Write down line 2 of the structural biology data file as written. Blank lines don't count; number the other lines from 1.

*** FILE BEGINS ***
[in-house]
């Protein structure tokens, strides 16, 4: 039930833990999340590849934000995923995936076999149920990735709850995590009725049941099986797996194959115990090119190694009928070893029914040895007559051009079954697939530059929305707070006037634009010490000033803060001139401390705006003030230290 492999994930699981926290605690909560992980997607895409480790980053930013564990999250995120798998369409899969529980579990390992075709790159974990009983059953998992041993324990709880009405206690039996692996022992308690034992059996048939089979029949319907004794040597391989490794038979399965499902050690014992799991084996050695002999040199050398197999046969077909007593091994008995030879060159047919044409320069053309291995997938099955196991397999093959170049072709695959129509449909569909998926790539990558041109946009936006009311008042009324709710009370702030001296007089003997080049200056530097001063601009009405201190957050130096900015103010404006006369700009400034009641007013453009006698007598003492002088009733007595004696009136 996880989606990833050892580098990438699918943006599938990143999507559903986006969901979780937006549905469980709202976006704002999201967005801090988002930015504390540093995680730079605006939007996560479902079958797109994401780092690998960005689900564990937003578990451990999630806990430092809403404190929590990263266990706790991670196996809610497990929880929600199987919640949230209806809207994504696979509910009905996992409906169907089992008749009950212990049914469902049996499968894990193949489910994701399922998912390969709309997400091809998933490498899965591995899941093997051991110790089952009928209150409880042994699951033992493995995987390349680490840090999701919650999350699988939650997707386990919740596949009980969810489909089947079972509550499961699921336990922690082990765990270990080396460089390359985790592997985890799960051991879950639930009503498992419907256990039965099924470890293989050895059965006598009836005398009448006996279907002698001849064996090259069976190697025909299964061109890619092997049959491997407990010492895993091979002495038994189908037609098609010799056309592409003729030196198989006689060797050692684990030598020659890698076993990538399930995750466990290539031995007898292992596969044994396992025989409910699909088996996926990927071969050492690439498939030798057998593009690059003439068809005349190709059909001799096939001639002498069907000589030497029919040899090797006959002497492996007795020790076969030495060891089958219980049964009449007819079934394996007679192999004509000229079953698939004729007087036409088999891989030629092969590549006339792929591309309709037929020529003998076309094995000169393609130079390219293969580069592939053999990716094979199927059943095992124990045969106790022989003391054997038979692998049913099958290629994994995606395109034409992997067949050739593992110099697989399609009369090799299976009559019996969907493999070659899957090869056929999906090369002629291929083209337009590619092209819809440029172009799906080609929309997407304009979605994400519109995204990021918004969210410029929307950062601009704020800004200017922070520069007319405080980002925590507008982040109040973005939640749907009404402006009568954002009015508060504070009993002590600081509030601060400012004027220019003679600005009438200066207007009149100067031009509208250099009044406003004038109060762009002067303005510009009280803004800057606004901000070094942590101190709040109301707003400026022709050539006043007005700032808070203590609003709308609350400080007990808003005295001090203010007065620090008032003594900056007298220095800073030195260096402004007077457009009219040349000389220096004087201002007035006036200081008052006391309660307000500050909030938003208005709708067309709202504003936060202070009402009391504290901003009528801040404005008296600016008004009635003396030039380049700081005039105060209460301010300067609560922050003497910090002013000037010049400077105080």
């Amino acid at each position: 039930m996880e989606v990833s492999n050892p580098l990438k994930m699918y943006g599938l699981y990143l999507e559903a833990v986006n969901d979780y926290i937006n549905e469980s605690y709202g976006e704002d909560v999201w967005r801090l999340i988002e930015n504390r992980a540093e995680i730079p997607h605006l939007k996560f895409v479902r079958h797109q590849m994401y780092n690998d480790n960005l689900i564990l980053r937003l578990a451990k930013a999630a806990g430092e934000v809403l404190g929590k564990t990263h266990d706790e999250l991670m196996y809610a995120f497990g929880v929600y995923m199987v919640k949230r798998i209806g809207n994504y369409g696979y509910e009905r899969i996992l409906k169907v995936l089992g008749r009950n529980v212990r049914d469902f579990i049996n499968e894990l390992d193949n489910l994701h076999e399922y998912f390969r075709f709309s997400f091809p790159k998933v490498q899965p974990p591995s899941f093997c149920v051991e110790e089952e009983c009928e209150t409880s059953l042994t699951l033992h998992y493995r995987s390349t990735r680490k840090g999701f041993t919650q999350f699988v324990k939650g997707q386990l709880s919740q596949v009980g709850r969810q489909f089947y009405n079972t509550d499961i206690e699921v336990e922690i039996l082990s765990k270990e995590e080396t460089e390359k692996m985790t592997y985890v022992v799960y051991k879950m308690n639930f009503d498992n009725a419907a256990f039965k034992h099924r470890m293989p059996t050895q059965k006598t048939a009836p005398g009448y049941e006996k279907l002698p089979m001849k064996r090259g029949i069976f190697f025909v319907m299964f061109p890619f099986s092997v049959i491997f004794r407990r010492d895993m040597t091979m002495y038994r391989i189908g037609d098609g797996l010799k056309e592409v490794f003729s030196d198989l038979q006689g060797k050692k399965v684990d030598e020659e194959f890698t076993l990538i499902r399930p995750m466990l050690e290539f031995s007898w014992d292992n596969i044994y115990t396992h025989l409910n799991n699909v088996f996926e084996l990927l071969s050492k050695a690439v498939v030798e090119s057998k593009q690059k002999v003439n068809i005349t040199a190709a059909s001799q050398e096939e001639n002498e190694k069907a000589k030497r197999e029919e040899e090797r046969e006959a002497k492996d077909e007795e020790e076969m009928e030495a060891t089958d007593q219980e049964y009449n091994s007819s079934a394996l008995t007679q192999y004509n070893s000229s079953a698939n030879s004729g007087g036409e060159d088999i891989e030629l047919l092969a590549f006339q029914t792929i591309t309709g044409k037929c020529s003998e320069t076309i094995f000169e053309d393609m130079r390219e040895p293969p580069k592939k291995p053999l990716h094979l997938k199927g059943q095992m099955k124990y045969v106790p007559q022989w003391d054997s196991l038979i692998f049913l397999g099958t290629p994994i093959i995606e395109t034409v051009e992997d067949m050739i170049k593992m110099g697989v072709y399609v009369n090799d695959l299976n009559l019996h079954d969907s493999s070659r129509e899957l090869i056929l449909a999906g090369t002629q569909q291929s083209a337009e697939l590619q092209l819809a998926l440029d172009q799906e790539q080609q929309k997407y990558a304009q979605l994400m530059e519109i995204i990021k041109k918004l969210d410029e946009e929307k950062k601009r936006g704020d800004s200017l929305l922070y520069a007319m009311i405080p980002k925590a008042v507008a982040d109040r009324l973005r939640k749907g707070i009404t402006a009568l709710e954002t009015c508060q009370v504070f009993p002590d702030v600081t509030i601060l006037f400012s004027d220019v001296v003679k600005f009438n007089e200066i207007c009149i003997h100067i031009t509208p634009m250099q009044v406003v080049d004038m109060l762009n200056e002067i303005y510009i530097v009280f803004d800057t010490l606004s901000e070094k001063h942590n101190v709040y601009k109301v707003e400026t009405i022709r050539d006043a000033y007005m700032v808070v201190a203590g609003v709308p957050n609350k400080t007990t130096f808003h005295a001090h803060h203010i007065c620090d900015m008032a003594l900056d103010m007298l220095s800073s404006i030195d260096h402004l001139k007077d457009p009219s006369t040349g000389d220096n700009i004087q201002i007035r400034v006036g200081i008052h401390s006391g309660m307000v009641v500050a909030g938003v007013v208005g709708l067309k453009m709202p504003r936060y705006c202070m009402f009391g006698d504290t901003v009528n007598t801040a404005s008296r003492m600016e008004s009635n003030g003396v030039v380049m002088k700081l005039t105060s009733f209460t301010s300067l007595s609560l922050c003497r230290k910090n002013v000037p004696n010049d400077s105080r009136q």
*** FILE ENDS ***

């Protein structure tokens, strides 16, 4: 039930833990999340590849934000995923995936076999149920990735709850995590009725049941099986797996194959115990090119190694009928070893029914040895007559051009079954697939530059929305707070006037634009010490000033803060001139401390705006003030230290 492999994930699981926290605690909560992980997607895409480790980053930013564990999250995120798998369409899969529980579990390992075709790159974990009983059953998992041993324990709880009405206690039996692996022992308690034992059996048939089979029949319907004794040597391989490794038979399965499902050690014992799991084996050695002999040199050398197999046969077909007593091994008995030879060159047919044409320069053309291995997938099955196991397999093959170049072709695959129509449909569909998926790539990558041109946009936006009311008042009324709710009370702030001296007089003997080049200056530097001063601009009405201190957050130096900015103010404006006369700009400034009641007013453009006698007598003492002088009733007595004696009136 996880989606990833050892580098990438699918943006599938990143999507559903986006969901979780937006549905469980709202976006704002999201967005801090988002930015504390540093995680730079605006939007996560479902079958797109994401780092690998960005689900564990937003578990451990999630806990430092809403404190929590990263266990706790991670196996809610497990929880929600199987919640949230209806809207994504696979509910009905996992409906169907089992008749009950212990049914469902049996499968894990193949489910994701399922998912390969709309997400091809998933490498899965591995899941093997051991110790089952009928209150409880042994699951033992493995995987390349680490840090999701919650999350699988939650997707386990919740596949009980969810489909089947079972509550499961699921336990922690082990765990270990080396460089390359985790592997985890799960051991879950639930009503498992419907256990039965099924470890293989050895059965006598009836005398009448006996279907002698001849064996090259069976190697025909299964061109890619092997049959491997407990010492895993091979002495038994189908037609098609010799056309592409003729030196198989006689060797050692684990030598020659890698076993990538399930995750466990290539031995007898292992596969044994396992025989409910699909088996996926990927071969050492690439498939030798057998593009690059003439068809005349190709059909001799096939001639002498069907000589030497029919040899090797006959002497492996007795020790076969030495060891089958219980049964009449007819079934394996007679192999004509000229079953698939004729007087036409088999891989030629092969590549006339792929591309309709037929020529003998076309094995000169393609130079390219293969580069592939053999990716094979199927059943095992124990045969106790022989003391054997038979692998049913099958290629994994995606395109034409992997067949050739593992110099697989399609009369090799299976009559019996969907493999070659899957090869056929999906090369002629291929083209337009590619092209819809440029172009799906080609929309997407304009979605994400519109995204990021918004969210410029929307950062601009704020800004200017922070520069007319405080980002925590507008982040109040973005939640749907009404402006009568954002009015508060504070009993002590600081509030601060400012004027220019003679600005009438200066207007009149100067031009509208250099009044406003004038109060762009002067303005510009009280803004800057606004901000070094942590101190709040109301707003400026022709050539006043007005700032808070203590609003709308609350400080007990808003005295001090203010007065620090008032003594900056007298220095800073030195260096402004007077457009009219040349000389220096004087201002007035006036200081008052006391309660307000500050909030938003208005709708067309709202504003936060202070009402009391504290901003009528801040404005008296600016008004009635003396030039380049700081005039105060209460301010300067609560922050003497910090002013000037010049400077105080």